15. Middle Age Relics: Medieval football in Great Britain
Unperturbed by any of this, the scene ends with the Knight picking up his battered head, placing it under his shoulder and walking off. A cooler reaction from an unfairly penalised footballer you will be hard pressed to find.
It is impossible to say how long football has been played in Britain. The oldest mention of something like it in any written text appears in the 9th century Historia Britonium, which mentions a group of youths playing ball (‘pilae ludus’ in the Latin original). William Fitzstephen’s description of London written around 1180, also in Latin, describes crowds gathering at Carnival time to watch students and workers playing with balls, while the first similar example in the English language appears in ‘Brut’, written around 1200, where it says that men “driuen balles wide yeond the feldes” (‘drive balls over the fields’). However, we can’t be sure that any of these references are really speaking about football, and they have also been used as evidence for early golf and cricket.
A 14th century misericord in Gloucester Cathedral depicts two boys chasing a ball in what would appear to be the same game described in court records from 1266, 1280 and 1321, all of which involved people accidentally getting killed by knives while running after a ball. The 1321 example is particularly interesting by saying the incident happened when they were playing ‘ad pilam’ (at ball) and the ball was struck ‘cum pede’ (with the foot).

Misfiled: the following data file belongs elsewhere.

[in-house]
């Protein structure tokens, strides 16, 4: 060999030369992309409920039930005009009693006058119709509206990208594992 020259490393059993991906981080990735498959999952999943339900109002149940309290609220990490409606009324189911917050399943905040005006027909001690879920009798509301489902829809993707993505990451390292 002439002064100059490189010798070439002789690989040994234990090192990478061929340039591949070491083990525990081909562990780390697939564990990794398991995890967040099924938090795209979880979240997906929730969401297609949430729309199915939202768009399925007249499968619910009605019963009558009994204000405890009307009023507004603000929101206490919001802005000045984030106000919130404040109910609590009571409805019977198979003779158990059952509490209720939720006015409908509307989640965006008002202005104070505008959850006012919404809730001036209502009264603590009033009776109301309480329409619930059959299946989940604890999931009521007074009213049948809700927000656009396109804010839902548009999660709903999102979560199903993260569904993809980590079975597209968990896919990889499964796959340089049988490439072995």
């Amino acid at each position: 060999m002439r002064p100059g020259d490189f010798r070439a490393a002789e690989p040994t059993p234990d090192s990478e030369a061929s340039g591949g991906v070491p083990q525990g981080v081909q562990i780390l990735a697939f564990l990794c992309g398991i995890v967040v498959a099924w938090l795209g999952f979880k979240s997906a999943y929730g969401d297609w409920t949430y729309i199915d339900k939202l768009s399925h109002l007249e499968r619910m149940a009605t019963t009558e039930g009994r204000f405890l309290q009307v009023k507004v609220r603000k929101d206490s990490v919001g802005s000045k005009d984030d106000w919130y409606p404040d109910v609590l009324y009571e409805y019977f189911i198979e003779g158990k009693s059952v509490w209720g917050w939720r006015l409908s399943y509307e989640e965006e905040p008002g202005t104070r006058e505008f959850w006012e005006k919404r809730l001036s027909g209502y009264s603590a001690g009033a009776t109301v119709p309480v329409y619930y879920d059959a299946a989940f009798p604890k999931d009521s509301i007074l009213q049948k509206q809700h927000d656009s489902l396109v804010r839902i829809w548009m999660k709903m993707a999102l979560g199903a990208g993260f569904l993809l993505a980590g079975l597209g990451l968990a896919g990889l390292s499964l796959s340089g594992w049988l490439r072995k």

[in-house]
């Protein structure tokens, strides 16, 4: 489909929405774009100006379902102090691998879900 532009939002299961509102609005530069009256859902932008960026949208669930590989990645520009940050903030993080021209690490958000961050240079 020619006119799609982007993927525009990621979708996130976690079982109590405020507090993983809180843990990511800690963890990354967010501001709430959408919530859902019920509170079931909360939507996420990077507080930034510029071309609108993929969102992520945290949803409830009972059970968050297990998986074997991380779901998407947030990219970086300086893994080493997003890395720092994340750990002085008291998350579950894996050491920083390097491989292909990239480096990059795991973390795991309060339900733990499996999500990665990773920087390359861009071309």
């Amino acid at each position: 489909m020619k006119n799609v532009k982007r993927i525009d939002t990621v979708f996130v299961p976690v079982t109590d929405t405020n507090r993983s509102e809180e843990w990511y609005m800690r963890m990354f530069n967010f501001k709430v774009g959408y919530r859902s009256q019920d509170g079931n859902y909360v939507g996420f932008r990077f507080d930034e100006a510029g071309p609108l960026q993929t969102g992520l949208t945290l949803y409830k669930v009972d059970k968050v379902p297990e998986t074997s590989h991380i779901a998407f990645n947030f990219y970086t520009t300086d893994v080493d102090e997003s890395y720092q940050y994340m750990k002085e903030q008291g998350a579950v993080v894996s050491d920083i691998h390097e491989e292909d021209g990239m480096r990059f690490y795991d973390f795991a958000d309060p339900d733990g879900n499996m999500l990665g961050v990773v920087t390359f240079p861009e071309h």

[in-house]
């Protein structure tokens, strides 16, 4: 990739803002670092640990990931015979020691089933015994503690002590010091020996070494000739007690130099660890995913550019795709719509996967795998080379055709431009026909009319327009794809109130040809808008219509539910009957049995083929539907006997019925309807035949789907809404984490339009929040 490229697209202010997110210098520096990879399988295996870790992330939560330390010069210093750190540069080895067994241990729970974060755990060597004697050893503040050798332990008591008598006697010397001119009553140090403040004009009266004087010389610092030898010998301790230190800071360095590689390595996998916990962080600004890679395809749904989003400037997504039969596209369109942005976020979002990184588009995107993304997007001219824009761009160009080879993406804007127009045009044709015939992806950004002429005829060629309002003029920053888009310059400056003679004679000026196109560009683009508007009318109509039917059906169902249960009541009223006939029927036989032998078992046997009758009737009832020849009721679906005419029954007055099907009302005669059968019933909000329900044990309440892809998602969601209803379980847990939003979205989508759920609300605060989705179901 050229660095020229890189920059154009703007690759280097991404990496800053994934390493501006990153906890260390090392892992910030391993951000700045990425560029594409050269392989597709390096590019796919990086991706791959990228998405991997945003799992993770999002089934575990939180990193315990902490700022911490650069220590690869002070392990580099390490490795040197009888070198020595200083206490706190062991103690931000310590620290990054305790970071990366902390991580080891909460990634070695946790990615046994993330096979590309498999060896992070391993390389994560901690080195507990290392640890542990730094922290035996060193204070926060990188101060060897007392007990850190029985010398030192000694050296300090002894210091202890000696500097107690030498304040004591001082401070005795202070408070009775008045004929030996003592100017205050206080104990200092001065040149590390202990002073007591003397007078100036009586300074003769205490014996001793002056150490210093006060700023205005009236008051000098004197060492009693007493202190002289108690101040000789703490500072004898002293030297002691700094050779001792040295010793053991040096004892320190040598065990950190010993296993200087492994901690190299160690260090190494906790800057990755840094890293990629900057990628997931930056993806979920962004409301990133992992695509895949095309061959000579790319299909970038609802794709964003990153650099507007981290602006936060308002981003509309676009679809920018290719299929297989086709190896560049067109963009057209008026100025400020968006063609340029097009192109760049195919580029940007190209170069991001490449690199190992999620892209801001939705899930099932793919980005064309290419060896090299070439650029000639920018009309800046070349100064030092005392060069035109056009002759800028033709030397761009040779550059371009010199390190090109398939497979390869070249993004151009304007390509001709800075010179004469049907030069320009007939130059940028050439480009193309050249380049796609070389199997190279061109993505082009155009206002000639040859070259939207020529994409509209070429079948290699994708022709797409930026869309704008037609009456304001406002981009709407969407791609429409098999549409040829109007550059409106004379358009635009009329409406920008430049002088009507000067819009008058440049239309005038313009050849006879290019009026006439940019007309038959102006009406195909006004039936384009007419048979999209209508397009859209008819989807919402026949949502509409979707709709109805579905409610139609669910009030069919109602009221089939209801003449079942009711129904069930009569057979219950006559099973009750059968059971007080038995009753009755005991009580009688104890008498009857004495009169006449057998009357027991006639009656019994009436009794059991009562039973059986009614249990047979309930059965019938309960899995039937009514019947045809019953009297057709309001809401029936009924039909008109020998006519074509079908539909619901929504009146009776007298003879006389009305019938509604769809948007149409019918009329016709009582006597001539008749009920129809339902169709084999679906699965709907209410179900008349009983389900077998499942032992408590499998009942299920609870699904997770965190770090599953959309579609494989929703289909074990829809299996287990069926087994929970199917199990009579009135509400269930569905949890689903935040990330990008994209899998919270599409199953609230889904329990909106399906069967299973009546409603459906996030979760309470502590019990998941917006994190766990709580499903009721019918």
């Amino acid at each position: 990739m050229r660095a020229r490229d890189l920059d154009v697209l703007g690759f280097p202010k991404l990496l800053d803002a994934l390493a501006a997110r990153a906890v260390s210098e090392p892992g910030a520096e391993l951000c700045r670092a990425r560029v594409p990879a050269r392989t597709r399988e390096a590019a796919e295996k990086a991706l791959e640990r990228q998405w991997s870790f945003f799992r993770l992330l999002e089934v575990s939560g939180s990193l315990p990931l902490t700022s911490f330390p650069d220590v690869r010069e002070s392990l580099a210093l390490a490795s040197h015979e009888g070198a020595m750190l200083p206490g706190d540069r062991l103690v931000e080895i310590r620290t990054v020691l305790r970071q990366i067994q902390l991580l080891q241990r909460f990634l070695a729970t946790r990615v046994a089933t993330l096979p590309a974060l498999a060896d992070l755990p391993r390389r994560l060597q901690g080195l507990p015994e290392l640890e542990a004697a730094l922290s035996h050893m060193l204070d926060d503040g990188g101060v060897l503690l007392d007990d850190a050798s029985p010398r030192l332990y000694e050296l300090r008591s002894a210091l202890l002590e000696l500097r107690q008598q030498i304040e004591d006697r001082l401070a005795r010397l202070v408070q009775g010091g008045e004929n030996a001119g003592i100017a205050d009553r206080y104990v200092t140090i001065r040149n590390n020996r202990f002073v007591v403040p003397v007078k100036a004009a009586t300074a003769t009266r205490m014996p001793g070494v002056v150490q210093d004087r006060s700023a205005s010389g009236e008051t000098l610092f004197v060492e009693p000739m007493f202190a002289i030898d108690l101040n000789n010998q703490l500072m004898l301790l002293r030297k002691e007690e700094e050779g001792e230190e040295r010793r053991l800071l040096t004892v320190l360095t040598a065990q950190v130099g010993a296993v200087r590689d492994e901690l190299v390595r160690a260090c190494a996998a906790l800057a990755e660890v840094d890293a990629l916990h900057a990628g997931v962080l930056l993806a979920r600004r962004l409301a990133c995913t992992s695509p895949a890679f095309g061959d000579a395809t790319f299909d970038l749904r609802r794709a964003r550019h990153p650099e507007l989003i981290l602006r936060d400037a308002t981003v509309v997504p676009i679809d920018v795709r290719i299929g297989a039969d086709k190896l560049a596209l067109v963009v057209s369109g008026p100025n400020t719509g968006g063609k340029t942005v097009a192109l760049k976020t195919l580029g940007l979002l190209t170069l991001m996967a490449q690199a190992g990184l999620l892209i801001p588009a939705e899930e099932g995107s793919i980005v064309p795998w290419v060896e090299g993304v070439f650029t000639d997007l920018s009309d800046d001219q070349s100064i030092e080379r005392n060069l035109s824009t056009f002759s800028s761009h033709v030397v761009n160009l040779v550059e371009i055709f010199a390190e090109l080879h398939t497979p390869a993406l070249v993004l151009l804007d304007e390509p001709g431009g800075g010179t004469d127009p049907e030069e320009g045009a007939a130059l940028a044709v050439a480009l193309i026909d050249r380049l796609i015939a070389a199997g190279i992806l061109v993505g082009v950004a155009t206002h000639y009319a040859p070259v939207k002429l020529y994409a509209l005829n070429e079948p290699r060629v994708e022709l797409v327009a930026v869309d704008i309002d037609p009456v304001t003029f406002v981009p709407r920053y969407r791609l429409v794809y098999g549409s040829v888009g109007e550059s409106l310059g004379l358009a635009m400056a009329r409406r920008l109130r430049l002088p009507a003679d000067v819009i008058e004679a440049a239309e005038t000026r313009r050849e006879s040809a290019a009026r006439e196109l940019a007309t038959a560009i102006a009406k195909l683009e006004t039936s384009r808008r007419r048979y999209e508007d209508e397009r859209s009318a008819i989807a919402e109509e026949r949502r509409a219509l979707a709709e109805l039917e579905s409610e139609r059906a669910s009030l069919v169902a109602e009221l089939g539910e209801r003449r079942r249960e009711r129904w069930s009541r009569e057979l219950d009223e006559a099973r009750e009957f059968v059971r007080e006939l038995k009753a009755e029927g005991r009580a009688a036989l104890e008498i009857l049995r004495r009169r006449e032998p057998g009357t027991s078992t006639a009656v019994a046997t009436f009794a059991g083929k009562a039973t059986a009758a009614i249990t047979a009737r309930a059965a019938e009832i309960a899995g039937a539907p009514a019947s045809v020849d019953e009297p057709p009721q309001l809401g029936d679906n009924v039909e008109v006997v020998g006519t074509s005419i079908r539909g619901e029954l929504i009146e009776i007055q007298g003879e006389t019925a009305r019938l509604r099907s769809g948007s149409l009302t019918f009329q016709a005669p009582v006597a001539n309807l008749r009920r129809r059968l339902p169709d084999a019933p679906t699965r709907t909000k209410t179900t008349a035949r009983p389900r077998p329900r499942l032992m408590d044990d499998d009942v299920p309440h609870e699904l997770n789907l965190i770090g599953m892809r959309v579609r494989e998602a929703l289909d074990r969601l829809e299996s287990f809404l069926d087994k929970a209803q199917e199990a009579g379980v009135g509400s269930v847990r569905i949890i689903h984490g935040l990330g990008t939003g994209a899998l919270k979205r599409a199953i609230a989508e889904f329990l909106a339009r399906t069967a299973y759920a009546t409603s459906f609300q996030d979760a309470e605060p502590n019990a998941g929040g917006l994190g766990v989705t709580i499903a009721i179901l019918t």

The dangers of ball play would lead to many attempts to ban it over the centuries, the first known case being a 1314 decree by the Lord Mayor of London against what the French text called “rageries de grosse pelotes” (‘hustling over large balls’), and forbidding “on pain of imprisonment such game to be used in the city in the future.” The frequent reason for such decrees was that ball games were worthless, and that it would be better, as Edward III said, that man “shall in his sports use arrows or pellets or bolts.” Good archers were much more use in battle than good footballers. It was in 1409 that one such proclamation, by Henry IV, was the first known use of the term ‘foteball’ in the English language.
The same troubles were facing the Scots, where James I announced in 1424 that he “forbiddis that na man play at the fute-ball.” His descendants issued similar orders, although it’s curious that accounts from 1497 state that James IV’s groom was given money “to by fut ballis for the king.”
One of the earliest reasonably complete descriptions of what football entailed was written in Latin in late 15th century Nottinghamshire, where it is said that the game “is one in which young men, in country sport, propel a huge ball not by throwing it into the air but by striking it … with their feet.” And the first example of what would appear to have been an organised club appears in the 1420s, when the Brewer’s Company of London was hiring out its hall to what it called the “ffooteballepleyers.”